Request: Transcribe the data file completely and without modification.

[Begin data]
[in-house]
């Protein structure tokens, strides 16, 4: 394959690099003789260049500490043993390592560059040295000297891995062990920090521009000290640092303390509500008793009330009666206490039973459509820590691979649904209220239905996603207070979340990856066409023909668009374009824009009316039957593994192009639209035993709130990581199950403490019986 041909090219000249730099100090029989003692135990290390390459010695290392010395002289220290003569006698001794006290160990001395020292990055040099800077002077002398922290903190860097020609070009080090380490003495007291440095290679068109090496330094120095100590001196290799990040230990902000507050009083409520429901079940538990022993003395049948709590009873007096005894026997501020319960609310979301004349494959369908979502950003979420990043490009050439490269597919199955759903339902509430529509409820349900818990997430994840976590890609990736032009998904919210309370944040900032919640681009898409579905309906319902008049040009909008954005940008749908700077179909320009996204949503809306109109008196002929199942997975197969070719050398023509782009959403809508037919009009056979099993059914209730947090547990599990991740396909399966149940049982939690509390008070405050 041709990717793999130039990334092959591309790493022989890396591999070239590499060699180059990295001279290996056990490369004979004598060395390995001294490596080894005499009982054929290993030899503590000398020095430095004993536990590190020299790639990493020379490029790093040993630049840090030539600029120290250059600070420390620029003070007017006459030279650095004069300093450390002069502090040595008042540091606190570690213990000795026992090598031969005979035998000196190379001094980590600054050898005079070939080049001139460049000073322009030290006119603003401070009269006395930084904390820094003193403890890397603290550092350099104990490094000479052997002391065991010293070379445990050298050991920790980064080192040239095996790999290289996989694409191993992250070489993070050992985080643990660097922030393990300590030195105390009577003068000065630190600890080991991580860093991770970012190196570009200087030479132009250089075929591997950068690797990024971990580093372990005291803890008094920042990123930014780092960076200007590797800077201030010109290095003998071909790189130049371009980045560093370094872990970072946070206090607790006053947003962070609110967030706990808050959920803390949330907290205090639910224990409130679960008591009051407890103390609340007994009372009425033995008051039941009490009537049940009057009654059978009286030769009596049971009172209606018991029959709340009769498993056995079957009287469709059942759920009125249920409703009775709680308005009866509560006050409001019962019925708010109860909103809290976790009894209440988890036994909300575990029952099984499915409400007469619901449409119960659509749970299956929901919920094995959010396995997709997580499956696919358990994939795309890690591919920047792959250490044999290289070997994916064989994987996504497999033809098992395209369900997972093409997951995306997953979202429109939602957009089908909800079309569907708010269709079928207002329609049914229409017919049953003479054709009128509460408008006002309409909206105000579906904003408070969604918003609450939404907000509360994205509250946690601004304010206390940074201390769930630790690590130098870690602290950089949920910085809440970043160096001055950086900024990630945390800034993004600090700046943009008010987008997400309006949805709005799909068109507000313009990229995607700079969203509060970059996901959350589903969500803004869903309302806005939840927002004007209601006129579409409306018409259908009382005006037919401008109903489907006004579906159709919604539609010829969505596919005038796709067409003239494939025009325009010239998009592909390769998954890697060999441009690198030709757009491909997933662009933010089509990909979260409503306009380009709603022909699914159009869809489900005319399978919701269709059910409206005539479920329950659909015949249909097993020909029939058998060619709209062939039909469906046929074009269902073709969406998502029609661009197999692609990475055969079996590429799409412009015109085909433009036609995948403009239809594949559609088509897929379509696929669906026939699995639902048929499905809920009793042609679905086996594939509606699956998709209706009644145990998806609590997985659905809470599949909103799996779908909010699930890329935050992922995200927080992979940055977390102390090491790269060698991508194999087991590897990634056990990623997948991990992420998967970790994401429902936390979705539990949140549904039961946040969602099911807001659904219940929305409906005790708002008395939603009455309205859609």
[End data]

[in-house]
């Protein structure tokens, strides 16, 4: 394959690099003789260049500490043993390592560059040295000297891995062990920090521009000290640092303390509500008793009330009666206490039973459509820590691979649904209220239905996603207070979340990856066409023909668009374009824009009316039957593994192009639209035993709130990581199950403490019986 041909090219000249730099100090029989003692135990290390390459010695290392010395002289220290003569006698001794006290160990001395020292990055040099800077002077002398922290903190860097020609070009080090380490003495007291440095290679068109090496330094120095100590001196290799990040230990902000507050009083409520429901079940538990022993003395049948709590009873007096005894026997501020319960609310979301004349494959369908979502950003979420990043490009050439490269597919199955759903339902509430529509409820349900818990997430994840976590890609990736032009998904919210309370944040900032919640681009898409579905309906319902008049040009909008954005940008749908700077179909320009996204949503809306109109008196002929199942997975197969070719050398023509782009959403809508037919009009056979099993059914209730947090547990599990991740396909399966149940049982939690509390008070405050 041709990717793999130039990334092959591309790493022989890396591999070239590499060699180059990295001279290996056990490369004979004598060395390995001294490596080894005499009982054929290993030899503590000398020095430095004993536990590190020299790639990493020379490029790093040993630049840090030539600029120290250059600070420390620029003070007017006459030279650095004069300093450390002069502090040595008042540091606190570690213990000795026992090598031969005979035998000196190379001094980590600054050898005079070939080049001139460049000073322009030290006119603003401070009269006395930084904390820094003193403890890397603290550092350099104990490094000479052997002391065991010293070379445990050298050991920790980064080192040239095996790999290289996989694409191993992250070489993070050992985080643990660097922030393990300590030195105390009577003068000065630190600890080991991580860093991770970012190196570009200087030479132009250089075929591997950068690797990024971990580093372990005291803890008094920042990123930014780092960076200007590797800077201030010109290095003998071909790189130049371009980045560093370094872990970072946070206090607790006053947003962070609110967030706990808050959920803390949330907290205090639910224990409130679960008591009051407890103390609340007994009372009425033995008051039941009490009537049940009057009654059978009286030769009596049971009172209606018991029959709340009769498993056995079957009287469709059942759920009125249920409703009775709680308005009866509560006050409001019962019925708010109860909103809290976790009894209440988890036994909300575990029952099984499915409400007469619901449409119960659509749970299956929901919920094995959010396995997709997580499956696919358990994939795309890690591919920047792959250490044999290289070997994916064989994987996504497999033809098992395209369900997972093409997951995306997953979202429109939602957009089908909800079309569907708010269709079928207002329609049914229409017919049953003479054709009128509460408008006002309409909206105000579906904003408070969604918003609450939404907000509360994205509250946690601004304010206390940074201390769930630790690590130098870690602290950089949920910085809440970043160096001055950086900024990630945390800034993004600090700046943009008010987008997400309006949805709005799909068109507000313009990229995607700079969203509060970059996901959350589903969500803004869903309302806005939840927002004007209601006129579409409306018409259908009382005006037919401008109903489907006004579906159709919604539609010829969505596919005038796709067409003239494939025009325009010239998009592909390769998954890697060999441009690198030709757009491909997933662009933010089509990909979260409503306009380009709603022909699914159009869809489900005319399978919701269709059910409206005539479920329950659909015949249909097993020909029939058998060619709209062939039909469906046929074009269902073709969406998502029609661009197999692609990475055969079996590429799409412009015109085909433009036609995948403009239809594949559609088509897929379509696929669906026939699995639902048929499905809920009793042609679905086996594939509606699956998709209706009644145990998806609590997985659905809470599949909103799996779908909010699930890329935050992922995200927080992979940055977390102390090491790269060698991508194999087991590897990634056990990623997948991990992420998967970790994401429902936390979705539990949140549904039961946040969602099911807001659904219940929305409906005790708002008395939603009455309205859609």